The Country that  boys suits are made in is also a factor. While it should seem as though a suit can be made anyplace in the world, but the reality is that suits made in Italy are usually better quality than suits made elsewhere. The reason is probably  the combination of skilled workers, designers and experienced managers nearby, and close, reliable deliveries of the newest  fabrics. Don't underestimate these factors, the tight communication in the industry helps it all come together right. Be alert to the tendency of suits made elsewhere to hide their origins behind labels with Italian colors, flags, and even Italian words. It is the permanent label  in the neck or in the pocket which counts, not a label hanging by a string, regardless of the number of Italian flags and colors attached. Be especially alert to the possibility of a suit that is made elsewhere to show a sleeve label that has some strange words and then follows with Made in Italy, it may just mean that the fabric was made in Italy and shipped to another country, or the reverse, made in Italy of Chinese fabric.

The next factor to look for is the finish of the suit. Tips that point to poor quality are front pockets on the jacket that are sewn in crooked, a lack of real pocket on the back of the pants or unlined pants. Most Italian pants will have at least the leg front lined to the knee. If you already own a suit, see if the lapel is flat when it comes back from dry cleaning, actually,  it should have some body, like a thick section of a newspaper folded, not flat like a folded single sheet of paper. One final point to inspect is the seam connecting the sleeve to the rear of the jacket. Some manufacturers use unskilled labor for this complicated seam and the result is a puckered connection . No amount of ironing will permanently repair this problem, it will keep coming back.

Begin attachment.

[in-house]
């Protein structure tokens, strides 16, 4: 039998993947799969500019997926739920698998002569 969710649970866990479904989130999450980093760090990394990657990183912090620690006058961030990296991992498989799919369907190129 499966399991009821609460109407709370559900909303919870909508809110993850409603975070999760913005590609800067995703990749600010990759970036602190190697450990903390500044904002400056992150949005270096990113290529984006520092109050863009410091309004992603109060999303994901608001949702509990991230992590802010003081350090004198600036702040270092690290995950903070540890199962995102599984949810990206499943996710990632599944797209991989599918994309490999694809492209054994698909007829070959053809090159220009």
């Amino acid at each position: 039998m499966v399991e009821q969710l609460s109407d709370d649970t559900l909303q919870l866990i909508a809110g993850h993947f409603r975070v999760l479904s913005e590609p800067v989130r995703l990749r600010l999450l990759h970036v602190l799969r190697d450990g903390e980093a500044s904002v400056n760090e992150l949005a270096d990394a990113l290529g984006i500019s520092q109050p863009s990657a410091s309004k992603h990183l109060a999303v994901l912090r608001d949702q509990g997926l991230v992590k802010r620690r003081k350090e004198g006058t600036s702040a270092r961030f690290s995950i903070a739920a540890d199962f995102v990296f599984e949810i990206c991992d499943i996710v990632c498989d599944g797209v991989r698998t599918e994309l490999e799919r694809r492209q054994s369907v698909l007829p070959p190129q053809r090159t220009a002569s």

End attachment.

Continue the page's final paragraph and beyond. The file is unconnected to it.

There are even signs of quality of boys suits hidden in the lining. The most obvious is the number of inside pockets and the method of closure. It is easier to eliminate the pockets, that makes for the cheapest production. The finest suits include a pocket, a loop to close the pocket with and a flap to cover the button. A relatively new innovation in boys suits is to use a Bemberg lining, this is an ultra smooth lining material, to touch it is to experience luxury. Suffice it to say, it is rare on boys suits.

Perhaps the most important information we can list is the list of options. Make no mistake, these may be considered mere options, but if too many are left out, the suit is nothing but a piece of fabric shaped like a shirt. One factor is the finish at the sleeve cuffs; they should be open like the edge of a shirt cuff, with two layers, not sewn closed. Another easy check is the jacket pocket  flaps, it is easier to skip the pocket flaps, but sometimes it looks as if something is missing. The pants should be lined and the waistband should have a center rear  seam (split waistband) to allow for alterations. Most suits, especially single breasted models should have a buttonhole in the lapel, and inside pockets on the jacket. It may very well be that no one individual option of those listed here is that important, but if a manufacturer cuts costs here, he may very well cut hidden detail which affect the fit and usability of the suits.